2. The Apostles prioritised the Word. When Peter explained the meaning of the apostles speaking in tongues, announcing the coming of God’s Kingdom with the death and resurrection of Jesus, his Pentecost sermon was saturated in scripture (Acts 2). When the Apostles later heard of the conversion of the Gentiles and the Holy Spirit descending upon them, they turned to Scripture to inform their understanding of these events (Acts 15:1-18). Scripture was used to filter these experiences.
  3. Paul used scripture to reason for the gospel. In the towering letter of Romans he reasons clearly that our perfect standing before God, our righteousness, is received by faith alone. In order to make this point (cf Romans 4:1-12) he refers to Abraham’s story in Genesis and quotes David from Psalm 32. Paul doesn’t use reasoning alone, but his reasoning is rooted in and shaped by Scripture.
  4. Paul would later declare that because ‘All scripture is God-breathed’ it made it perfect and sufficient for all our spiritual needs (cf 2 Timothy 3:14-16). The scripture being referred to here is the Old Testament, but as the Apostles wrote and affirmed each other’s writings as scripture (cf Peter’s equating of Paul’s writings as scripture in 2 Peter 3:15-16, and Paul’s quoting of Luke in 1 Timothy 5:18), and as the New Testament gospels and letters were affirmed and then canonised, it wasn’t inappropriate for the Church to then affirm Paul’s words in 2 Timothy as referring to all of scripture – the Old and New Testament.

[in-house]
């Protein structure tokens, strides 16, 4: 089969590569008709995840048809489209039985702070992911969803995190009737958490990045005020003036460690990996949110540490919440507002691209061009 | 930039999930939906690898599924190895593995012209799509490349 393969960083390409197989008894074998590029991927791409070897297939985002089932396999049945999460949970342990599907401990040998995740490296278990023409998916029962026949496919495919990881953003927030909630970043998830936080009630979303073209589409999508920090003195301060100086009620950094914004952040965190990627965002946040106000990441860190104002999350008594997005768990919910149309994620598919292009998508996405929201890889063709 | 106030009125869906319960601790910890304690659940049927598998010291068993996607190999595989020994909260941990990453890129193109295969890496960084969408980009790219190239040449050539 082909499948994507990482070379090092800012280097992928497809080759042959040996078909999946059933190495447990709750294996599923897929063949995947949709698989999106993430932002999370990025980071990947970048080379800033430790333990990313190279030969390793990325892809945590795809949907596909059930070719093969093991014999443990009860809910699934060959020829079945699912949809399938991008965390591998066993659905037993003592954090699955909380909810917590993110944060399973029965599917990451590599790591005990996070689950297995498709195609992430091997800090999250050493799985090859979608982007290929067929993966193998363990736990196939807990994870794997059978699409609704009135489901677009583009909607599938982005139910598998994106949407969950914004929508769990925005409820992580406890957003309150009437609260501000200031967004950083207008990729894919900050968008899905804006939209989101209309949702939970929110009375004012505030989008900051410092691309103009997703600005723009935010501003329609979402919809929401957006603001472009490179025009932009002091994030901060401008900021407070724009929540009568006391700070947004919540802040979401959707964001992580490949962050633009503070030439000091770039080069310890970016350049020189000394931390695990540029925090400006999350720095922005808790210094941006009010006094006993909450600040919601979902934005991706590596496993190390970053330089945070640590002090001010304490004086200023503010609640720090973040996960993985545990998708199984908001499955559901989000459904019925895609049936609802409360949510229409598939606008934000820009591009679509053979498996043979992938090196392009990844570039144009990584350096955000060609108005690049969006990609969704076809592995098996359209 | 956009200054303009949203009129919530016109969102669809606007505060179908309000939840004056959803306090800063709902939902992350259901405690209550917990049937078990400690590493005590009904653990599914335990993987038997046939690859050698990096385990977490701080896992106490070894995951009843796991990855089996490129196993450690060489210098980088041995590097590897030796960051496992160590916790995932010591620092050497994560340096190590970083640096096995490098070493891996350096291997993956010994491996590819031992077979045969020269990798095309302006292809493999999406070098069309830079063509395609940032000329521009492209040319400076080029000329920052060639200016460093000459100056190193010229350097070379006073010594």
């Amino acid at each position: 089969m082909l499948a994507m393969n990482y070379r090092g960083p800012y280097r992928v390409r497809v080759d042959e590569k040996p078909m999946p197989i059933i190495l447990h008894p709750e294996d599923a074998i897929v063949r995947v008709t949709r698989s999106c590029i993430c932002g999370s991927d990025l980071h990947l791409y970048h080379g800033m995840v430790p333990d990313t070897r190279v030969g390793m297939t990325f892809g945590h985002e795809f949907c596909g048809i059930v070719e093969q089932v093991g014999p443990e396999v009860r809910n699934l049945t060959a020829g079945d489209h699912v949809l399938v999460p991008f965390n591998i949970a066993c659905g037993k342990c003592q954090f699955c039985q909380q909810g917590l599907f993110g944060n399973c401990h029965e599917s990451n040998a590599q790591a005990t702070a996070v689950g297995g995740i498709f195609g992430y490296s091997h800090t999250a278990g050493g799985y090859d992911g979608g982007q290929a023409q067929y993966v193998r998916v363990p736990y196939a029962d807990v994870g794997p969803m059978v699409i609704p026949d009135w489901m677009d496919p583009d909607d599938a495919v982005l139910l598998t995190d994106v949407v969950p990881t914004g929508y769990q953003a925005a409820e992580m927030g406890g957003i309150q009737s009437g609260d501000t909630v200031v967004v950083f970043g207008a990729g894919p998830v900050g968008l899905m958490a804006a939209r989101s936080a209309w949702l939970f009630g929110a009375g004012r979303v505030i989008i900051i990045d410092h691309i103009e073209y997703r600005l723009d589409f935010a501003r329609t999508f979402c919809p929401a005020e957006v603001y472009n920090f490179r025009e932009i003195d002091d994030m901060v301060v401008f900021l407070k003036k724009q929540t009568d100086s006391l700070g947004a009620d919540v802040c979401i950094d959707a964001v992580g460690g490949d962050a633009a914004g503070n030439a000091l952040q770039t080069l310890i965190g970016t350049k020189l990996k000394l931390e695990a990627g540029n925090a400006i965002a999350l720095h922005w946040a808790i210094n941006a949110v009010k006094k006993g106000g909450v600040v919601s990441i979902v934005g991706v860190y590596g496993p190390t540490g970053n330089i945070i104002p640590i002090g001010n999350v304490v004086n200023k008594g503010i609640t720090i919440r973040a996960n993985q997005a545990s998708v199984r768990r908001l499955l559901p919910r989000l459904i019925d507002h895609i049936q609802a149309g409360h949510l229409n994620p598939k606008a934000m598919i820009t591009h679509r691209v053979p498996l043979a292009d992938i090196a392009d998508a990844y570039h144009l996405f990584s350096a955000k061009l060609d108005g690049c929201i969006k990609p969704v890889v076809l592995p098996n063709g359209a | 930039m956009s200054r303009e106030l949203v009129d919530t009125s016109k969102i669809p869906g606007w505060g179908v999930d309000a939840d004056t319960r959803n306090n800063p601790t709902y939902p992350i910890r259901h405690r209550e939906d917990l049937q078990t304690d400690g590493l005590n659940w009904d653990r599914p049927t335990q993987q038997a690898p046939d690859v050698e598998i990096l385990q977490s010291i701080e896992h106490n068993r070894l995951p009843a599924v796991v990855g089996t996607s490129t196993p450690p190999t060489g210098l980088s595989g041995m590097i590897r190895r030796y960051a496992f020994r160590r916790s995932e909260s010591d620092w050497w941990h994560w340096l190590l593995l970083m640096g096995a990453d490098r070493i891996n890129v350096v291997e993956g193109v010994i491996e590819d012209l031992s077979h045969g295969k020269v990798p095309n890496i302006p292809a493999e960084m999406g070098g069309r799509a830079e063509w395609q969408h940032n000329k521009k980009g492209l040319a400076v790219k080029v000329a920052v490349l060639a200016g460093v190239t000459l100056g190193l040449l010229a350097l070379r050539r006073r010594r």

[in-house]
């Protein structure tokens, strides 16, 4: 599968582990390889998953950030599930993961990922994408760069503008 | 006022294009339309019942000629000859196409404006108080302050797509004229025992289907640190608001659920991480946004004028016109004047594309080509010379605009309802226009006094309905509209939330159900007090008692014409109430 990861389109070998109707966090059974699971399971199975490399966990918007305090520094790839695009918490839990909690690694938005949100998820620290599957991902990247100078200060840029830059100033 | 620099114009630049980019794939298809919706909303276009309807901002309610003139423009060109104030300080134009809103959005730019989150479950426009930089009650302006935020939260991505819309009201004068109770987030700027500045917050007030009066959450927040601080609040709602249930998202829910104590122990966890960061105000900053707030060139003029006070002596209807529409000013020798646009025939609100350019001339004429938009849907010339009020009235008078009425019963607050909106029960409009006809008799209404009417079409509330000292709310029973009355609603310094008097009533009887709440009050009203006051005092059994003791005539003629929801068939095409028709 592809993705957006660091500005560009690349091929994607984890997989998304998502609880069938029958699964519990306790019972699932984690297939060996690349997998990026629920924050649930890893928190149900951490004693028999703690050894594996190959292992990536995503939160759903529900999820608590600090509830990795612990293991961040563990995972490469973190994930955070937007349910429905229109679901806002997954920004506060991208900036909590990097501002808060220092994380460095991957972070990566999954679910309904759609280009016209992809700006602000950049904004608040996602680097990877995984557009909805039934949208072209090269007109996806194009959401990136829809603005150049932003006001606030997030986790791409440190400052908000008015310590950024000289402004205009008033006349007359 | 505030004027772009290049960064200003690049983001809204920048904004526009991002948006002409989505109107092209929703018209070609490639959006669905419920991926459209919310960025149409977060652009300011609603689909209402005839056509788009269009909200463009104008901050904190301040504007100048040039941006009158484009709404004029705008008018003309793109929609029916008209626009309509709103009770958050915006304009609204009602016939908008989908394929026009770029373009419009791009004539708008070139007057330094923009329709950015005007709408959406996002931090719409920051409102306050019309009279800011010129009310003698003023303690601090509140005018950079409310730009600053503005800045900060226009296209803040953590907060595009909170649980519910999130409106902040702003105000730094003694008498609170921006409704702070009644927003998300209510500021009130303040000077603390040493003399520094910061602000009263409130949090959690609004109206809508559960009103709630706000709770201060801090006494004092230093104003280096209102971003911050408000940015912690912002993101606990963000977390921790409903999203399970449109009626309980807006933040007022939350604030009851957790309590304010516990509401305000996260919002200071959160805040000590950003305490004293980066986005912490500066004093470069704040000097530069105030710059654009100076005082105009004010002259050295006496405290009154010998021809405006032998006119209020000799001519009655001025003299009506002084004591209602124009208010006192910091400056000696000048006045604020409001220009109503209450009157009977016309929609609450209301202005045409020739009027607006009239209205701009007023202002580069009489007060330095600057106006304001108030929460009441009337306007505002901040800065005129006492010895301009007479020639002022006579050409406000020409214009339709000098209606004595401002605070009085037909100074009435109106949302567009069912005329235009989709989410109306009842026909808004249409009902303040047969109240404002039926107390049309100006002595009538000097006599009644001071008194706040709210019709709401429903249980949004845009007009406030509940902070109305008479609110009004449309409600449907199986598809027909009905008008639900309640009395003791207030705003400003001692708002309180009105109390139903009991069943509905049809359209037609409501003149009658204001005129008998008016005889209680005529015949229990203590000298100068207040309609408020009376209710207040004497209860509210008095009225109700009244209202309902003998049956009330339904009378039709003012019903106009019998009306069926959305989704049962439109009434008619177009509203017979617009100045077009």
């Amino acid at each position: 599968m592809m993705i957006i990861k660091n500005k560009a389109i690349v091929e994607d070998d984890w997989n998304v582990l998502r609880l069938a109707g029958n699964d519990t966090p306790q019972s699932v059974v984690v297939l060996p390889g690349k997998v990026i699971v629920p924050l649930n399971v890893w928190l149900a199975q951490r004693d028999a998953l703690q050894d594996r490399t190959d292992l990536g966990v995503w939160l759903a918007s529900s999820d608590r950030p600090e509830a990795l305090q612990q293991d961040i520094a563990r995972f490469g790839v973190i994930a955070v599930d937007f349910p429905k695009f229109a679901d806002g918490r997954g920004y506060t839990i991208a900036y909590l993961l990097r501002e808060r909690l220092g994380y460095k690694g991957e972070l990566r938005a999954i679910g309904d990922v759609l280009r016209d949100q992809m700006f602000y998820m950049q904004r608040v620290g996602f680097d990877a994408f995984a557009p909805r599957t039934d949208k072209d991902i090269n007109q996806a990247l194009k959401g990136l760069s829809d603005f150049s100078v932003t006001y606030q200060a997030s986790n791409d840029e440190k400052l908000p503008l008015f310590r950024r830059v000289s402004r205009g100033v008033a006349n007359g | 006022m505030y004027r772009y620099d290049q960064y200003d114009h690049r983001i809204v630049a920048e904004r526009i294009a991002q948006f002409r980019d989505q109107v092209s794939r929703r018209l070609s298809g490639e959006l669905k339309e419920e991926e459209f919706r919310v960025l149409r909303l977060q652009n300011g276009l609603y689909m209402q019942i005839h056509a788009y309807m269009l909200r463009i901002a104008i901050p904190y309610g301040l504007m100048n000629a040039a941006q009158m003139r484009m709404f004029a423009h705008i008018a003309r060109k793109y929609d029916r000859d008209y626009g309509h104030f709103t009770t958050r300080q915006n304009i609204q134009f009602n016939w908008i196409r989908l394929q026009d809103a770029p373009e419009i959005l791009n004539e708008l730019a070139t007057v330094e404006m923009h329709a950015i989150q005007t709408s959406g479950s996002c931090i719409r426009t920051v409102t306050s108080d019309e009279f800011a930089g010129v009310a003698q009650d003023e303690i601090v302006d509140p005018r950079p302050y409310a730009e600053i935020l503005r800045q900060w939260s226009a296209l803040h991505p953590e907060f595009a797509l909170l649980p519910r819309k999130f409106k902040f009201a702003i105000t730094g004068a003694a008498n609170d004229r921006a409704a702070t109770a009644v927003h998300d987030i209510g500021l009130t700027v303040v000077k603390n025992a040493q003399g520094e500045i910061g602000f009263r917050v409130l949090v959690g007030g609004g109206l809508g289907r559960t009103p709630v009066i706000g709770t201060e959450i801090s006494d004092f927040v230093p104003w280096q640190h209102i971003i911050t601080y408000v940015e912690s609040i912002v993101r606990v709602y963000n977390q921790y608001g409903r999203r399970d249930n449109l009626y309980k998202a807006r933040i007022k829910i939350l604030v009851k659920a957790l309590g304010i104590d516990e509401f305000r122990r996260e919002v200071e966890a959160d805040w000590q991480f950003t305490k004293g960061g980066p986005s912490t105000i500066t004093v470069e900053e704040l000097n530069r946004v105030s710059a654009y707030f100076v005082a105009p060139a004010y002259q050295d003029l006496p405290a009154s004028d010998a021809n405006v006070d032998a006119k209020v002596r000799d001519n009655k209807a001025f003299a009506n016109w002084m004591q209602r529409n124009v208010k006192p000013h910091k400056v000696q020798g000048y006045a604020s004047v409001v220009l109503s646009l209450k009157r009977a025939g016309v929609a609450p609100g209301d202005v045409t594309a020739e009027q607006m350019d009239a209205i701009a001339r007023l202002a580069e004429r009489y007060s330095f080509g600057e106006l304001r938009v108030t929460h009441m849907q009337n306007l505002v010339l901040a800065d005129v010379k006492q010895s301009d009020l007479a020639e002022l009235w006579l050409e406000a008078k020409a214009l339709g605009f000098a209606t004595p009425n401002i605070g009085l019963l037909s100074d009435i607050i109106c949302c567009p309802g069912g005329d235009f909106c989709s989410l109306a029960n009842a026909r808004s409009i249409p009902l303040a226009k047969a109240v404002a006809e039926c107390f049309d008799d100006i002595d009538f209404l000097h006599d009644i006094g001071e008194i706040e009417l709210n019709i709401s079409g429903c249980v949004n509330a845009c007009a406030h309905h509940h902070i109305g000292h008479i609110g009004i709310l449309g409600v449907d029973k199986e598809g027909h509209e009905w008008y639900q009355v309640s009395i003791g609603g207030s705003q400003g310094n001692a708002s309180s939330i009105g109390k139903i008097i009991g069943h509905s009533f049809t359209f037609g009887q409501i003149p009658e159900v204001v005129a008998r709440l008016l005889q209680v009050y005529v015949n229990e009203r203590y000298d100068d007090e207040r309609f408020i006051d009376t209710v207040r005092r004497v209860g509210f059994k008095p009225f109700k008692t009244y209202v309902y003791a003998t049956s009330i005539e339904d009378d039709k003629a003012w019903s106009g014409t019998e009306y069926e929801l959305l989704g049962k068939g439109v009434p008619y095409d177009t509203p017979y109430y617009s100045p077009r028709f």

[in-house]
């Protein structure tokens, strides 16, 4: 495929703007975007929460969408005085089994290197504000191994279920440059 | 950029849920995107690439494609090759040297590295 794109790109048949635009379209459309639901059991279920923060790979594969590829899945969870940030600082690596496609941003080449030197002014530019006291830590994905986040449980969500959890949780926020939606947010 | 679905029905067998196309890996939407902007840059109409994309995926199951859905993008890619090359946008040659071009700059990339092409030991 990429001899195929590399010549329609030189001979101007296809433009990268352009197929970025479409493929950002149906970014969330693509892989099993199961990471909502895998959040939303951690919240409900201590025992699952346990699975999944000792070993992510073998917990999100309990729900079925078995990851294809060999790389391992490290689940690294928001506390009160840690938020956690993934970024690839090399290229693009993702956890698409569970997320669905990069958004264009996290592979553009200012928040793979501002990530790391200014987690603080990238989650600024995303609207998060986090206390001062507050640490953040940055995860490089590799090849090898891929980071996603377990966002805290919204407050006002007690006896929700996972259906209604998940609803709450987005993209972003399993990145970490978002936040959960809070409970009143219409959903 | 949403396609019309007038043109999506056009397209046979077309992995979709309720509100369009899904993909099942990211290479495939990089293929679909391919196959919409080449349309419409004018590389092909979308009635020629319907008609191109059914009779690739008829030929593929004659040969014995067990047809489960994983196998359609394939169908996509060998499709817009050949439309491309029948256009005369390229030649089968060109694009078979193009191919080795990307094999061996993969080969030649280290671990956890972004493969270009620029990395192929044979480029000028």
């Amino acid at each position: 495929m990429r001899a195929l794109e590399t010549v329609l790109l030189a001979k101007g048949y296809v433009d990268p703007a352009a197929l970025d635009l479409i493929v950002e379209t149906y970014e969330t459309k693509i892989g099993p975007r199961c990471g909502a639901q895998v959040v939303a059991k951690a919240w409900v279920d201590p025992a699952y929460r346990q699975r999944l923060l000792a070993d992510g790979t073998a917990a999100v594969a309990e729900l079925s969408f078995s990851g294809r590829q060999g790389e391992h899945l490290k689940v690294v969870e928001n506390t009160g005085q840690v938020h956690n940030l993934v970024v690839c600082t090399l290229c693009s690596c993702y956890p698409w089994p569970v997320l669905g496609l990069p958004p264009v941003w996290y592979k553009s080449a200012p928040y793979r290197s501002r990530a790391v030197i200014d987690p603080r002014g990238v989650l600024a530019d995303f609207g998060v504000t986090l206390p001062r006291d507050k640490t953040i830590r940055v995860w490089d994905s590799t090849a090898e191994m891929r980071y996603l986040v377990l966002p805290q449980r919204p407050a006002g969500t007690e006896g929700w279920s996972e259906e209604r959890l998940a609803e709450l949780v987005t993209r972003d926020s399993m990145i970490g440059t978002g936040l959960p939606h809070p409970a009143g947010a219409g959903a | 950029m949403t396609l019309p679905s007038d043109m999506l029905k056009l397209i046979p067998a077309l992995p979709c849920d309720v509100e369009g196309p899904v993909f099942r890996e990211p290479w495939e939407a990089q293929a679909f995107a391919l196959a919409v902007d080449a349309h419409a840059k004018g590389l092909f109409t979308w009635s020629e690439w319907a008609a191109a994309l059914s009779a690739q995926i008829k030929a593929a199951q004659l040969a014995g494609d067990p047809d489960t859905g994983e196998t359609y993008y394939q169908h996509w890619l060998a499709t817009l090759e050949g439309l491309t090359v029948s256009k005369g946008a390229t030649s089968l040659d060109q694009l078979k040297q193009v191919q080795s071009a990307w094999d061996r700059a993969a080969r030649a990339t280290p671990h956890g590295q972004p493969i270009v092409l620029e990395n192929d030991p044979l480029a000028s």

5. The church, during the Protestant Reformation, returned to prioritising scripture as the ultimate authority. It is a distinctive hallmark of reformed theology that the Bible rises above other forms of authority and is also constantly reforming our faith (in regards to our knowledge and practice). Which is why the reformation movements kept returning to the Bible and asking, ‘What does scripture say on this subject?’ in order to work out the biblical fidelity of any doctrine or practice.